When you’re out for a day of sport climbing, you should expect to be wearing your harness almost the whole time. Ideally, it will be so comfortable you’ll hardly even notice you have it on. Most sport climbing harnesses are padded on the waist and leg loops, but the density of the padding differs. More isn’t necessarily better, because it can be too bulky and not breathable.

Also, you want to consider the different forces that will affect the harness whether you’re hanging on a climb or belaying on the ground. This is another good reason to test out a harness in person, so you can discover if the waist rides up or the leg loops chafe.



Once you get out of the gym to go sport climbing on real rock, you need a durable harness that will hold up to the abrasive surfaces. If you go out often, you’ll also appreciate reinforced tie-in points that will handle lots of days of roping up. Some harnesses, including the Mammut Ophir 3 Slide, have a wear indicator on the belay loop, so you know when it’s time to replace your harness.



When you’re sport climbing, and you reach the crux of the climb, the last thing you want to be doing is fumbling to find a quickdraw on your harness so you can clip in. The gear loops on each harness differ in size, rigidity, and placement, and these all factor into how frustrated you will or won’t feel grabbing your gear on a climb.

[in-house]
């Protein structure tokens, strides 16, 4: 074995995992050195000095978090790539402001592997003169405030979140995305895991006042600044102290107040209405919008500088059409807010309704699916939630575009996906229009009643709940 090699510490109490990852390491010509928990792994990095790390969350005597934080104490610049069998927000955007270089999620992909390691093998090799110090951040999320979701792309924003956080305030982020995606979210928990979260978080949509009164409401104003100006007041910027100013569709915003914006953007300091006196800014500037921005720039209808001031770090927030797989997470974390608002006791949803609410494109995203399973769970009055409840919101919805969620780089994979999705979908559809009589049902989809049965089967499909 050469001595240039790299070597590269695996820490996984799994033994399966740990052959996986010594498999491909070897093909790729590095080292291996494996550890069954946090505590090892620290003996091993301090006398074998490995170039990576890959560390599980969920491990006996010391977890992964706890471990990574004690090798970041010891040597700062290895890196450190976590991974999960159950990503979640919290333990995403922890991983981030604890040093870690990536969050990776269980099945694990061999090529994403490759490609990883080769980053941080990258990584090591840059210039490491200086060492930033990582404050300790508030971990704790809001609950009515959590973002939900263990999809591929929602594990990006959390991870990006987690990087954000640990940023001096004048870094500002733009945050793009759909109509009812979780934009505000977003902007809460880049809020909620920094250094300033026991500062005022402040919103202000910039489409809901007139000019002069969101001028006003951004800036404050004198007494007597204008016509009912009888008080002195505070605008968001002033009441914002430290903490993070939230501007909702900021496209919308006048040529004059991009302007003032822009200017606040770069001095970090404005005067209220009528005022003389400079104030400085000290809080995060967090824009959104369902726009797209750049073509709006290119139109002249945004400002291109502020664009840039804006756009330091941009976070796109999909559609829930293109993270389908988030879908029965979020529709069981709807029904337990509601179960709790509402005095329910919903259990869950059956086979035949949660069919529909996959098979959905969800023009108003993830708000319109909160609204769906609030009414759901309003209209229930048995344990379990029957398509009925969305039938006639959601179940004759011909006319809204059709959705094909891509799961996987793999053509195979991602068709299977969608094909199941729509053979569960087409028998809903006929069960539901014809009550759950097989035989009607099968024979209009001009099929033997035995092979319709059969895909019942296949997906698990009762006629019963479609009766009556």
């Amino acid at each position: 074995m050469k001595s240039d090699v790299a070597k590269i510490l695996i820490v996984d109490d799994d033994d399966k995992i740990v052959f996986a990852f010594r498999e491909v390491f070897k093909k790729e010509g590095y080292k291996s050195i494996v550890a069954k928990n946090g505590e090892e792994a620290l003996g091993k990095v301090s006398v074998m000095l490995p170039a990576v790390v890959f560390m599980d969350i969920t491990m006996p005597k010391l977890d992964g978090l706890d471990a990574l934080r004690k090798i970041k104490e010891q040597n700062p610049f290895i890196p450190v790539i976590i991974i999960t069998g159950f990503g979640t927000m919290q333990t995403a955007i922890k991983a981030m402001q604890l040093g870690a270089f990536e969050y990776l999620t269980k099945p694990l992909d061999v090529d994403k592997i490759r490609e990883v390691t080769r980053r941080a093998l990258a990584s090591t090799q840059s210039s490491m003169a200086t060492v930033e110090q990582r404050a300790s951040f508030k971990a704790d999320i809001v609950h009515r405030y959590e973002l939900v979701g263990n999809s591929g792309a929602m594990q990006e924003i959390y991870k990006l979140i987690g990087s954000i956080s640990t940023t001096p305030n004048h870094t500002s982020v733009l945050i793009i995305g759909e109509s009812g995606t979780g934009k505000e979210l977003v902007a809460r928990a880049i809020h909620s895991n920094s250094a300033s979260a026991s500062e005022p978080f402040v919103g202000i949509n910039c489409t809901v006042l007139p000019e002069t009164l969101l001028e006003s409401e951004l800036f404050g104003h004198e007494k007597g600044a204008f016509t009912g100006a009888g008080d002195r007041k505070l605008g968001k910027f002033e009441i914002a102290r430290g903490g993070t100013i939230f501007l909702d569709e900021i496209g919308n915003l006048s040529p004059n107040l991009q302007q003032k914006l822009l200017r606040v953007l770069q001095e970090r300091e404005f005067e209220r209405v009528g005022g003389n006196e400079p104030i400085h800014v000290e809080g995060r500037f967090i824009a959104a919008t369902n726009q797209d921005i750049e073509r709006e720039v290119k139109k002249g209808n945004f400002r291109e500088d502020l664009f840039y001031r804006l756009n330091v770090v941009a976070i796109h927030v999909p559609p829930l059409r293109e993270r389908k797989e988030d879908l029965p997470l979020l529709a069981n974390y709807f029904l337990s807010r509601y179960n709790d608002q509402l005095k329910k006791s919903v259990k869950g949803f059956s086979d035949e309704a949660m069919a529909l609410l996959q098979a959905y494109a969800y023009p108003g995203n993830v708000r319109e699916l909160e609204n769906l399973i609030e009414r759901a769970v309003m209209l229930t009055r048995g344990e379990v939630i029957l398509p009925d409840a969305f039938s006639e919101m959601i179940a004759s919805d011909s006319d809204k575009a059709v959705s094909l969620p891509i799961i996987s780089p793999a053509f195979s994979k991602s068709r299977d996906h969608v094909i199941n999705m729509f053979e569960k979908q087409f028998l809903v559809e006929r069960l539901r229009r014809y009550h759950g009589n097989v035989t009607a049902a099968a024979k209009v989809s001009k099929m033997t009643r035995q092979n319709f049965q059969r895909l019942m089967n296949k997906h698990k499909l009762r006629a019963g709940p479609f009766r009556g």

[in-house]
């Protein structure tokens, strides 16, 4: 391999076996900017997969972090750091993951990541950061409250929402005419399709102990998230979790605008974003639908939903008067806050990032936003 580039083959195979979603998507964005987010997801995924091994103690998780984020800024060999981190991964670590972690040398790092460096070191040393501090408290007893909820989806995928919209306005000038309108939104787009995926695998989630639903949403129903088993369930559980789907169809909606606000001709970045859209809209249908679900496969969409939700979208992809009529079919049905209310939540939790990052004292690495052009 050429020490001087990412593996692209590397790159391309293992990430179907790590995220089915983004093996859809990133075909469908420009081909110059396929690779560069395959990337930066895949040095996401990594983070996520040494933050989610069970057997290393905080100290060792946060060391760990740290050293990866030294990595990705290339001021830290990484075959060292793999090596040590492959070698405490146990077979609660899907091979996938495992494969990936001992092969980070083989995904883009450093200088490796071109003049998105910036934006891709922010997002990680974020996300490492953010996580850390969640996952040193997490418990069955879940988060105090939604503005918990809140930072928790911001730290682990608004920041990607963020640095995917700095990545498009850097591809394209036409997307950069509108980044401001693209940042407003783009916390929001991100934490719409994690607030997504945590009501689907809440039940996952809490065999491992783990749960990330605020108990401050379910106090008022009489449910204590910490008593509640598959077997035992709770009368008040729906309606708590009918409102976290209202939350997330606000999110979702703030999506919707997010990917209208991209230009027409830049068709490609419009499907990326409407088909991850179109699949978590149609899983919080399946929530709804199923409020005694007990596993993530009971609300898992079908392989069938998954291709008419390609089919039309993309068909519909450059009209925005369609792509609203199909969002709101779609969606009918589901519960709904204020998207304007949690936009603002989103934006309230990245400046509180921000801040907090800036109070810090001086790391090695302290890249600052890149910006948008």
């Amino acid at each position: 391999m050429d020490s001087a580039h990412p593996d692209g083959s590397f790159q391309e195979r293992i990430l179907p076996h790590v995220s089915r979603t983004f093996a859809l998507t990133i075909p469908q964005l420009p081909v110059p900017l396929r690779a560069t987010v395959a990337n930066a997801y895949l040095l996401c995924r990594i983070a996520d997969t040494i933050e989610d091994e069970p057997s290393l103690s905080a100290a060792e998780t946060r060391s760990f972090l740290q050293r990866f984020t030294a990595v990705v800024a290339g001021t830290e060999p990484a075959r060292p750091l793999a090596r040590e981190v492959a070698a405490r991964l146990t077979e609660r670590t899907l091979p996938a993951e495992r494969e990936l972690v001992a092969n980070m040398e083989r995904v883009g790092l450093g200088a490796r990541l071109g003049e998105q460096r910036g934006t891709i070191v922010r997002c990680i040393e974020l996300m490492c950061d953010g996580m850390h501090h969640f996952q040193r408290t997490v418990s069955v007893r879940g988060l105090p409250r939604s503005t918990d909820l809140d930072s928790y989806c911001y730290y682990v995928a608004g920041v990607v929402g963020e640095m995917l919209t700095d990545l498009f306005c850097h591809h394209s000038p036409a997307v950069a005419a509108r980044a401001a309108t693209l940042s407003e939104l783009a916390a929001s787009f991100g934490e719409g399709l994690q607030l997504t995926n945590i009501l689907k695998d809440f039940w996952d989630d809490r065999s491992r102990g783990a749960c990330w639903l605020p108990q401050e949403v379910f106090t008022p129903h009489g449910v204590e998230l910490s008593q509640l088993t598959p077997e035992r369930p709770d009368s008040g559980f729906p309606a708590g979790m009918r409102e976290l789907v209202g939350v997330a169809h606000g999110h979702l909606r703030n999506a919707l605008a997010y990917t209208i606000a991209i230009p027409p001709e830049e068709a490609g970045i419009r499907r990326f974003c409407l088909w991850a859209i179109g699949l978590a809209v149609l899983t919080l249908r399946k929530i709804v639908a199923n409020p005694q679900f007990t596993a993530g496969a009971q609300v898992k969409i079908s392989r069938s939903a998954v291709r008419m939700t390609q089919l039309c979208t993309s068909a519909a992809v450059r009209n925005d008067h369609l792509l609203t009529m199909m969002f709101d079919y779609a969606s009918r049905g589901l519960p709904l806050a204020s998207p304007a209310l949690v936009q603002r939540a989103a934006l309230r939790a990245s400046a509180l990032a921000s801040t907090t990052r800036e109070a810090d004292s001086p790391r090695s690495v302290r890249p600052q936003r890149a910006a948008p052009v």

Larger gear loops allow you to rack more draws, which can be important on longer climbs as well as multi-pitch routes. Rigid gear loops often make it easier to grab a draw quickly when you need it. Some harness have rigid front loops for draws, and flexible back loops for better fitting under a pack. These back loops can be used for gear you don’t need to access as quickly when you’re climbing, such as belay devices.




Adjustable leg loops have buckles to loosen or tighten, while the size of fixed leg loops cannot be changed.


The loops on the sides of the harness designed for holding quickdraws, carabiners, belay devices, and other gear.


A small loop on the back of the harness for attaching a chalk bag, a larger bag to haul gear, or a trailing rope to set up another climb.


The two points through which you thread your climbing rope when tying in to climb.


The loop where you attach your belay device with a carabiner. Should only be used for metal such as carabiners, not soft goods like rope or slings.


The thin straps connecting the leg loops to the waist belt.